Considering John Hall's Hydro Plan

Because I'm priced and taxed out of the Hudson Valley in considering housing for my retirement years, I've developed an affinity for Windows Live Local, which has a wonderful "Bird's Eye View" feature, letting you view major portions of the USA, from about 1000 feet up. It beats Terraserver's satellite views, and Google Earth's false perspective views, by letting you actually see that chicken farm right down the road from your Arkansas dream house, or that huge car body dump just behind that bargain priced Vermont farmhouse. I've noticed a lot of active sand & gravel quarries throughout western Massachusetts, in fairly close proximity to new upscale development, and it started me thinking about Saint Lawrence Cement, Scenic Hudson, and low-head hydropower.

I have duly sent in my contributions to Scenic Hudson every year for decades, and a "Stop the Plant" sign graced my front lawn until the rain turned it to paste on a stick. I considered an open-pit cement mine with a 500 foot stack to be an unneeded monstrosity on the Hudson, seeing as it would have only brought about 60 jobs to the region.

But low head hydropower, on a scale to meet the expected 5000 new megawatt demand, (or the shortfall from closing IPEC), would require concrete production on a scale to match the construction of the New York State Thruway 50 years ago, (the event that originally brought the St Lawrence cement plant to the area). The clearing of all the damsites, the terraforming, the actual construction, and the re-gridding of the area with hundreds of new transformer step-up stations, towers, high tension poles, and, ultimately, the new widely-dispersed electric power maintenance operation, one that will have the effect of taking the now-invisible prime mover generation assets sequestered in Indian Point, Bowline, & other brownfield campuses, and scattering them willy nilly in everybody's backyard, all this could very easily transform the region negatively, in ways not yet envisioned by those dreaming only of a forest paradise, and not realizing that a forest paradise generates no electricity.

For one thing, a multiplicity of generating stations, is a multiplicity of terrorist targets, or even just vandalism targets, and is also a multiplicity of workers' trucks, paved parking lots, trash collection, maintenance spills, stacking yards, restricted razor wired compounds, dangerous high voltage high energy-containing structures by their hundreds, or even thousands, of necessity respecting no neighborhood, no mountainside, no trout stream, and bringing opportunistic eminent domain landgrabs by the hundreds for sure, industrializing the very woods we love so much, because that's where the water flows.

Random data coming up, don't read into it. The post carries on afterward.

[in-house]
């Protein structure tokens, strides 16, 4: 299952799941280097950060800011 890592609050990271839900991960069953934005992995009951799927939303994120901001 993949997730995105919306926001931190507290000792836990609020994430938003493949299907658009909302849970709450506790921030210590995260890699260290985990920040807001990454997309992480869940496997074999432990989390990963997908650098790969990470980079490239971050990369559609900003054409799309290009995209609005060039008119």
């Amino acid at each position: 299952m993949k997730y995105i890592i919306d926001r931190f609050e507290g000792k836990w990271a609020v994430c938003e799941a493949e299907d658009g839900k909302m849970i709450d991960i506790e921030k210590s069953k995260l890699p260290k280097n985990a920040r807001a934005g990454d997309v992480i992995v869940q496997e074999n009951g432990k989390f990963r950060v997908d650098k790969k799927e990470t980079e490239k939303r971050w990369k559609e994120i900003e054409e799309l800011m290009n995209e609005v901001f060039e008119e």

So my pristine hike, with my springer spaniel Murphy, just might find us waving to those hydro guys in their truck, (as they toss their coffee cups by the road), smelling the waft from the maintanance crew's Port-O-San, just as we are blocked by that razor wire and its armed guard, right near that pile of pipes, under that transmission tower that didn't used to be there, before New York's 2800 new low head hydro generating stations were built.

Moreover the concrete for the dams has to come from somewhere. So if we blocked St Lawrence Cement at Greenport, and patted ourselves on the back for it, immediately prior to requiring twice the amount of cement the place would have produced, thus dooming some folks in Massachusetts to bear the dust, the smoke, the trucks, and the scarring above and beyond their existing ugly gravel quarries, wouldn't we then qualify in spades for the "Al-Gore-Two-Faces-NIMBY-Trickle-Down-Award-of-the-year", for screwing everybody in Pittsfield, to make Beacon's concrete for them?

I don't know. I can't say for sure. But it does give me pause.